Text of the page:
Principles of Economics
BOOK IV, CHAPTER III
THE FERTILITY OF LAND, CONTINUED. THE TENDENCY TO DIMINISHING RETURN.
§ 1. The law of or statement of tendency to Diminishing Return may be provisionally worded thus:
An increase in the capital and labour applied in the cultivation of land causes in general a less than proportionate increase in the amount of produce raised, unless it happens to coincide with an improvement in the arts of agriculture.
We learn from history and by observation that every agriculturist in every age and clime desires to have the use of a good deal of land; and that when he cannot get it freely, he will pay for it, if he has the means. If he thought that he would get as good results by applying all his capital and labour to a very small piece, he would not pay for any but a very small piece.
When land that requires no clearing is to be had for nothing, everyone uses just that quantity which he thinks will give his capital and labour the largest return. His cultivation is "extensive," not "intensive." He does not aim at getting many bushels of corn from any one acre, for then he would cultivate only a few acres. His purpose is to get as large a total crop as possible with a given expenditure of seed and labour; and therefore he sows as many acres as he can manage to bring under a light cultivation. Of course he may go too far: he may spread his work over so large an area that he would gain by concentrating his capital and labour on a smaller space; and under these circumstances if he could get command over more capital and labour so as to apply more to each acre, the land would give him an Increasing Return; that is, an extra return larger in proportion than it gives to his present expenditure. But if he has made his calculations rightly, he is using just so much ground as will give him the highest return; and he would lose by concentrating his capital and labour on a smaller area. If he had command over more capital and labour and were to apply more to his present land, he would gain less than he would by taking up more land; he would get a Diminishing Return, that is, an extra return smaller in proportion than he gets for the last applications of capital and labour that he now makes, provided of course that there is meanwhile no perceptible improvement in his agricultural skill. As his sons grow up they will have more capital and labour to apply to land; and in order to avoid obtaining a diminishing return, they will want to cultivate more land. But perhaps by this time all the neighbouring land is already taken up, and in order to get more they must buy it or pay a rent for the use of it, or migrate where they can get it for nothing*8.
This tendency to a diminishing return was the cause of Abraham's parting from Lot*9, and of most of the migrations of which history tells. And wherever the right to cultivate land is much in request, we may be sure that the tendency to a diminishing return is in full operation. Were it not for this tendency every farmer could save nearly the whole of his rent by giving up all but a small piece of his land, and bestowing all his capital and labour on that. If all the capital and labour which he would in that case apply to it, gave as good a return in proportion as that which he now applies to it, he would get from that plot as large a produce as he now gets from his whole farm; and he would make a net gain of all his rent save that of the little plot that he retained.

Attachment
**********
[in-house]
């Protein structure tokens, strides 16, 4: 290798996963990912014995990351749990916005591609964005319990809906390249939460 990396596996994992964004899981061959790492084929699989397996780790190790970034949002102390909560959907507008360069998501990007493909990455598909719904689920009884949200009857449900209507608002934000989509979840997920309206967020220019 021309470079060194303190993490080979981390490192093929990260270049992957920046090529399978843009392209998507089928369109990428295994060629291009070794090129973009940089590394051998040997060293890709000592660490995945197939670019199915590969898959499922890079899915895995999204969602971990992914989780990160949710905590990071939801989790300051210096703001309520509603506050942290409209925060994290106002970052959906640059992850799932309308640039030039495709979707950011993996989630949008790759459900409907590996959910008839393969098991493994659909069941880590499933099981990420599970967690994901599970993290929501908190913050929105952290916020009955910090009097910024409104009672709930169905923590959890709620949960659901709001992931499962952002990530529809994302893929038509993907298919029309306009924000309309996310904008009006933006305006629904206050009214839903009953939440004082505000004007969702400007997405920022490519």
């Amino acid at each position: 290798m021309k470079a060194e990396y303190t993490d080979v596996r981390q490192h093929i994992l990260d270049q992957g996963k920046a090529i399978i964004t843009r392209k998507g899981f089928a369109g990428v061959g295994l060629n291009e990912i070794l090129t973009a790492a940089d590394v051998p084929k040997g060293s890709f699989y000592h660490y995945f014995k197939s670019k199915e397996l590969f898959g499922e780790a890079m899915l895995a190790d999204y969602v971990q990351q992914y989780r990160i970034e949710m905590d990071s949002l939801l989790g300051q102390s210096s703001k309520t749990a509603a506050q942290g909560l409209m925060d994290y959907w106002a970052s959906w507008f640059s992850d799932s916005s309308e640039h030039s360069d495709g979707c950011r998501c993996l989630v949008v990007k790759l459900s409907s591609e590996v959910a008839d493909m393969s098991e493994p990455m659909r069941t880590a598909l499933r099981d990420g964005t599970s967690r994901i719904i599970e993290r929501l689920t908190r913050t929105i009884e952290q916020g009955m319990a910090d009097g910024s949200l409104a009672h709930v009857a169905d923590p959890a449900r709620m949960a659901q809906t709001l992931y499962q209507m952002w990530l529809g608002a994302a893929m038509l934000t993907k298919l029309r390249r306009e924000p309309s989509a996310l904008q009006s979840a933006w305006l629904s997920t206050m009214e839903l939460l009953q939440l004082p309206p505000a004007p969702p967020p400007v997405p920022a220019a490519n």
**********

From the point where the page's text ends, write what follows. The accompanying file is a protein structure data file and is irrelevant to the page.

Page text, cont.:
It may be conceded that the ambition of farmers often leads them to take more land than they can properly manage: and indeed almost every great authority on agriculture from Arthur Young downwards, has inveighed against this mistake. But when they tell a farmer that he would gain by applying his capital and labour to a smaller area, they do not necessarily mean that he would get a larger gross produce. It is sufficient for their argument that the saving in rent would more than counterbalance any probable diminution of the total returns that he got from the land. If a farmer pays a fourth of his produce as rent, he would gain by concentrating his capital and labour on less land, provided the extra capital and labour applied to each acre gave anything more than three-fourths as good a return in proportion, as he got from his earlier expenditure.
Again, it may be granted that much land, even in a country as advanced as England, is so unskilfully cultivated that it could be made to give more than double its present gross produce if twice the present capital and labour were applied to it skilfully. Very likely those are right who maintain that if all English farmers were as able, wise and energetic as the best are, they might profitably apply twice the capital and labour that is now applied. Assuming rent to be one-fourth of the present produce, they might get seven hundredweight of produce for every four that they now get: it is conceivable that with still more improved methods they might get eight hundredweight, or even more. But this does not prove that, as things are, further capital and labour could obtain from land an increasing return. The fact remains that, taking farmers as they are with the skill and energy which they actually have, we find as the result of universal observation that there is not open to them a short road to riches by giving up a great part of their land, by concentrating all their capital and labour on the remainder, and saving for their own pockets the rent of all but that remainder. The reason why they cannot do this is told in the law of diminishing return; that return being measured, as has already been said by its quantity, not its exchange value.